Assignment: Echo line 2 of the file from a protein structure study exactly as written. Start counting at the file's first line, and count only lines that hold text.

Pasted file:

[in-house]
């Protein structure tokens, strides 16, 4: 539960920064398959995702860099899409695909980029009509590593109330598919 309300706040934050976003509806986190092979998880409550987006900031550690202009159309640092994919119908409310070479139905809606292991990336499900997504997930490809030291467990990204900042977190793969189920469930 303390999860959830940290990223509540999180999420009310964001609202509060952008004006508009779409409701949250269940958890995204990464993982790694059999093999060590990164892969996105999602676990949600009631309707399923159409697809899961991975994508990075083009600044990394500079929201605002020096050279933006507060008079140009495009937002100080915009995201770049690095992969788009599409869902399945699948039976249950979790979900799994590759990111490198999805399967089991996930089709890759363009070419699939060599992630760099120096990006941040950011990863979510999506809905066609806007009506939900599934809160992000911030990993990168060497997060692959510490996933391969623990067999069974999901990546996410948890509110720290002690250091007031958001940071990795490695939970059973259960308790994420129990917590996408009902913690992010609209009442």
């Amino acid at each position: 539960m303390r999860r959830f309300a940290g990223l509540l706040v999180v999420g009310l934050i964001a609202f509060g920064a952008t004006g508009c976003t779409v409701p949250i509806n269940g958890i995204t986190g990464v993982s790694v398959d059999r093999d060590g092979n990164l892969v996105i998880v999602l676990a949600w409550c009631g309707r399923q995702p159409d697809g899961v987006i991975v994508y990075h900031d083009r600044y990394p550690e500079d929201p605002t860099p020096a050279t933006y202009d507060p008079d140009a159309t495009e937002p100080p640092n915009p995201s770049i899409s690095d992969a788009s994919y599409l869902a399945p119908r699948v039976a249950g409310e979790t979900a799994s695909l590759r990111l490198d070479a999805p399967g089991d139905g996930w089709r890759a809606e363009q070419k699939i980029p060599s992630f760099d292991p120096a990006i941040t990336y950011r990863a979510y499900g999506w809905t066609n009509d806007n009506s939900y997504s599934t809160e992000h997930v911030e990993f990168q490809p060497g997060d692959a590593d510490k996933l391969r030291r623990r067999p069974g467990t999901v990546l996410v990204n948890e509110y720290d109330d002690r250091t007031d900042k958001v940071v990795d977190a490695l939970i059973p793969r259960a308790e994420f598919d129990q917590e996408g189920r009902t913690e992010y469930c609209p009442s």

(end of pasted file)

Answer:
């Protein structure tokens, strides 16, 4: 539960920064398959995702860099899409695909980029009509590593109330598919 309300706040934050976003509806986190092979998880409550987006900031550690202009159309640092994919119908409310070479139905809606292991990336499900997504997930490809030291467990990204900042977190793969189920469930 303390999860959830940290990223509540999180999420009310964001609202509060952008004006508009779409409701949250269940958890995204990464993982790694059999093999060590990164892969996105999602676990949600009631309707399923159409697809899961991975994508990075083009600044990394500079929201605002020096050279933006507060008079140009495009937002100080915009995201770049690095992969788009599409869902399945699948039976249950979790979900799994590759990111490198999805399967089991996930089709890759363009070419699939060599992630760099120096990006941040950011990863979510999506809905066609806007009506939900599934809160992000911030990993990168060497997060692959510490996933391969623990067999069974999901990546996410948890509110720290002690250091007031958001940071990795490695939970059973259960308790994420129990917590996408009902913690992010609209009442």